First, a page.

OVArts projects are particularly meaningful to James Lawrence, former first vice president of the organization, who is a Vietnam War-era Veteran. A reporter for American Metal Market, Lawrence spent 40 years in the recycling industry and shares a passion with Bernstein, Castriota, and Holtz for community service.
He sat in on some of the design meetings for the sculpture and found the process exciting. “When the veterans really got into it you could see a glow in their eyes,” he recalls. “They were excited about the work and being able to use their ideas in a community project. It’s rewarding see Veterans accomplish this project and know it’s going to recognize them and make them stand tall.”
Giving back to the community is an important part of the recycling industry and a practice that starts when the doors to a new facility open. “When we move to a new area, I get to know the police chief, the fire chief, and the head of the public works department,” Castriota says.
When his company moved into a recycling facility in McKees Rocks, Pa., he learned that the public works department was short staffed and unable to complete a project on time. Castriota provided one of his company’s front loaders to help the borough level a baseball field.
“We help our neighbors whenever we can,” he says. “If that means cleaning the streets, or if the mayor needs something, or the police chief, or what have you. We do a great job for the community. We recycle steel so it doesn’t end up in landfills, and from an economic standpoint we benefit a lot of people in the community. We offer drives where people can donate some of their larger materials like refrigerators.”
Meeting Community Needs
Bernstein agrees that connecting with the community is critical not only to a company’s success but also to enjoying success. “We’re very engaged with our local community,” he says. “We provide funding for the arts, materials to local welding or fine arts programs, and we’ll also laser cut materials for public art and even bus stops around the area. We’re happy to do it, we want to support all aspects of the community whether it’s financial, donating materials, or training.”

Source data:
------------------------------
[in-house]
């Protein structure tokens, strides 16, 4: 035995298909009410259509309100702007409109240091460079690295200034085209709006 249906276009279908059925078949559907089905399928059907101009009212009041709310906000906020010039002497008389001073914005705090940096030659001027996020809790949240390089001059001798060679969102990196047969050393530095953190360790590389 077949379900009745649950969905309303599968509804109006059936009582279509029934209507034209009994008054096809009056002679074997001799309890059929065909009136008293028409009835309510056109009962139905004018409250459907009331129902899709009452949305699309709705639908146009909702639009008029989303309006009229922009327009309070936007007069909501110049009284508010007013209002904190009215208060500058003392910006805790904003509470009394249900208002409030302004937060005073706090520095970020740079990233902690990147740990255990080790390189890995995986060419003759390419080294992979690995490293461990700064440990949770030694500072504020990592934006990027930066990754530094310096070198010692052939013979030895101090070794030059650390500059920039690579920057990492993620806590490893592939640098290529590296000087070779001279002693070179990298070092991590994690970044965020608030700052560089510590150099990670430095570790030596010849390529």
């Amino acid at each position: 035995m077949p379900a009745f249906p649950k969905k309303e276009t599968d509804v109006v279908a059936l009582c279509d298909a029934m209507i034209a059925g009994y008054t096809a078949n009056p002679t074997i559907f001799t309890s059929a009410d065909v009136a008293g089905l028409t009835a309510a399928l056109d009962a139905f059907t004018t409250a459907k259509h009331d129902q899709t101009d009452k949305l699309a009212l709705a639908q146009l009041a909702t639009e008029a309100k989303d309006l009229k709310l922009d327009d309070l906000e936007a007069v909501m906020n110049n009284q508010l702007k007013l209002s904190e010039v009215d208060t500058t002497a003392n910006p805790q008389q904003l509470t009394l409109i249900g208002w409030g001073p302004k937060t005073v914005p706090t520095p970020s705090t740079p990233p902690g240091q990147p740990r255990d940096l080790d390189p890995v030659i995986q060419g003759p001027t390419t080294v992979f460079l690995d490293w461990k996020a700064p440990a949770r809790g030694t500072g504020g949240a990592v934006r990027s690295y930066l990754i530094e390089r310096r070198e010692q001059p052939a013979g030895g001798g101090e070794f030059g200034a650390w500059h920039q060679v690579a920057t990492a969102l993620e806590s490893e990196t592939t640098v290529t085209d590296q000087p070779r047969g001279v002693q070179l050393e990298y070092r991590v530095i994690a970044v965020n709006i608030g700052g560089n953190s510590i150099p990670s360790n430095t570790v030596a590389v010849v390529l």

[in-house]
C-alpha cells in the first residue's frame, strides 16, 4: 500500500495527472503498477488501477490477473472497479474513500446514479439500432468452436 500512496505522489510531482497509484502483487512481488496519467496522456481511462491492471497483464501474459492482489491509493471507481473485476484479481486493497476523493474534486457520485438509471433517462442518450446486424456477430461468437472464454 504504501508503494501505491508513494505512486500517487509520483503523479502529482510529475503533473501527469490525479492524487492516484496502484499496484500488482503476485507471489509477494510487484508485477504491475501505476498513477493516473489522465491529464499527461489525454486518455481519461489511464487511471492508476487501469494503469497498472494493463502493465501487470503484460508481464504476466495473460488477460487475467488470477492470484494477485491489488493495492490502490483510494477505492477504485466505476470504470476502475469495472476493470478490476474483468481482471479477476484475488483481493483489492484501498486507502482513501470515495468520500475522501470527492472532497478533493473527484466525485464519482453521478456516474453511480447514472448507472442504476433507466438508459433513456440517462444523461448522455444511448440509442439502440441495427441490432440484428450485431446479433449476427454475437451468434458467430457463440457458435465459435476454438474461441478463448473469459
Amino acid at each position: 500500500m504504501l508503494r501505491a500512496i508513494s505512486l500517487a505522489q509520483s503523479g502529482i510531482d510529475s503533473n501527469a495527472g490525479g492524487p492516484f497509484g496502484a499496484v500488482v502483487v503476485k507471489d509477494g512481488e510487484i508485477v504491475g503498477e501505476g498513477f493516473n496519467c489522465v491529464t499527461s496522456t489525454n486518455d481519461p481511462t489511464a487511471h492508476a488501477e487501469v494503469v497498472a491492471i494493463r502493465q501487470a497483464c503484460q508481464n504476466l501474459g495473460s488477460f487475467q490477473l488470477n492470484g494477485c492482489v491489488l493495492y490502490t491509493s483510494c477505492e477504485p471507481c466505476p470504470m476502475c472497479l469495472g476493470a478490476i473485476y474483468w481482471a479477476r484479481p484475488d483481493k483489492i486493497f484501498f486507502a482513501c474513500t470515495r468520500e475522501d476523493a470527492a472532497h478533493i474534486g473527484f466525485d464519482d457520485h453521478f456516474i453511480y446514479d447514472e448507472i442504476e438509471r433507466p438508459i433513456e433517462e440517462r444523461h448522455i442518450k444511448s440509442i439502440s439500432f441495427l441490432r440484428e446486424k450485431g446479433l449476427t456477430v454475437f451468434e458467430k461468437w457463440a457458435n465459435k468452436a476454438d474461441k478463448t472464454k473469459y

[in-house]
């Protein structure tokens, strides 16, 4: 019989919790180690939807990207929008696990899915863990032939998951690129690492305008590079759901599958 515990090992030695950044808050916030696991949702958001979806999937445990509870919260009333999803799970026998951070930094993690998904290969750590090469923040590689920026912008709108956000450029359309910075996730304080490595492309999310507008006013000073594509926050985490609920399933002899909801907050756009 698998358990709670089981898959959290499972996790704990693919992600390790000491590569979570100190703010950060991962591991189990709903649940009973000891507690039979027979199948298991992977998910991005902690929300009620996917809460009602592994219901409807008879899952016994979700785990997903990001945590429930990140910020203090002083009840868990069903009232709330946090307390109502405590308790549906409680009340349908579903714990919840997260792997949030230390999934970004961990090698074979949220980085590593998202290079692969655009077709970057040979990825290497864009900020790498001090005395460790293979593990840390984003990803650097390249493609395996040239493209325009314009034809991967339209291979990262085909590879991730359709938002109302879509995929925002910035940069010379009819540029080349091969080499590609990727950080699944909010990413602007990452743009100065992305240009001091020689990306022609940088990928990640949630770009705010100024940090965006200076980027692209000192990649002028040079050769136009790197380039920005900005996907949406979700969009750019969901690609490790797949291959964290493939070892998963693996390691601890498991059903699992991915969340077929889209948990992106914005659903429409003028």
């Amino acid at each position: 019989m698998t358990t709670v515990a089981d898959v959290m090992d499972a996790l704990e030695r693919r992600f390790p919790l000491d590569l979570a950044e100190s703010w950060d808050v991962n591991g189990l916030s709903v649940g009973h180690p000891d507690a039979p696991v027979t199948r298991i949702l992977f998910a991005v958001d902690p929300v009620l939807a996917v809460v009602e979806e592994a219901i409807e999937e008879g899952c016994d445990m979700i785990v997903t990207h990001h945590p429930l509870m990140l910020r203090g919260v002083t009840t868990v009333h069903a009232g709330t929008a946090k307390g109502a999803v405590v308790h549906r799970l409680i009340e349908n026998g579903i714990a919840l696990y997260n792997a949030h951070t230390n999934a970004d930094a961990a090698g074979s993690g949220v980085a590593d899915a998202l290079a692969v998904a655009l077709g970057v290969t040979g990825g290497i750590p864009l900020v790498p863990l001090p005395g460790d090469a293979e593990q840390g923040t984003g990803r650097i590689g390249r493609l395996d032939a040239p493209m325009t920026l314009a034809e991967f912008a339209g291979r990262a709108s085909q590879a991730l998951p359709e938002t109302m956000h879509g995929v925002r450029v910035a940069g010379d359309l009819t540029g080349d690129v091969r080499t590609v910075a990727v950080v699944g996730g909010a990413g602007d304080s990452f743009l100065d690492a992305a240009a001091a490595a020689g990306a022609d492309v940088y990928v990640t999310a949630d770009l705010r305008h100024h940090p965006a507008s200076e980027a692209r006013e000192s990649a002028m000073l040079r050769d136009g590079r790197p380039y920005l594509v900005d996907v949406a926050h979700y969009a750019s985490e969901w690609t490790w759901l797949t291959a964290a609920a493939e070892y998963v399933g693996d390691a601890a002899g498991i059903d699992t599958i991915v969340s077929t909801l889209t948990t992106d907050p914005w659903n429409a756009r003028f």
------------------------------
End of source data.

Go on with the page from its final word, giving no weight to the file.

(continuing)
Bernstein suggests looking at newspapers and the web to find organizations in need. He recommends reaching out to a community college to offer job training or providing tours to local high schools. “Tours are huge for high school kids to get them thinking about manufacturing and recycling,” he says. “There’s a lot of resources out there, it just takes a bit of looking around.”
Castriota encourages recyclers to get involved, whether it’s by donating recycled materials to a public art installation or simply keeping a clean facility entrance. “Knock on your neighbors’ doors and introduce yourself,” he says. “Let them know if they need anything that you’re around.”
Providing the Corten steel for In the Shade of Service was a natural decision for Bernstein, and will have positive ripple effects for OVArts, its volunteers, and the community at Forest Hills. “It’s a small thing we’re doing to help them along the way but it’s meaningful,” he says. “I’m looking forward to seeing the project come to fruition.”
Lawrence says time doesn’t move normally for these types of projects. “It’s a lot of meetings, a lot of blood, sweat, and tears, but you’re having too much fun to notice the time; it actually goes too fast,” he says. “It’s not only the project that’s important. It’s also about putting it together and seeing the pride and joy that comes from this kind of work, and we don’t plan on stopping. We have a lot of projects going forward.”
Photos Courtesy of Operation Valor Arts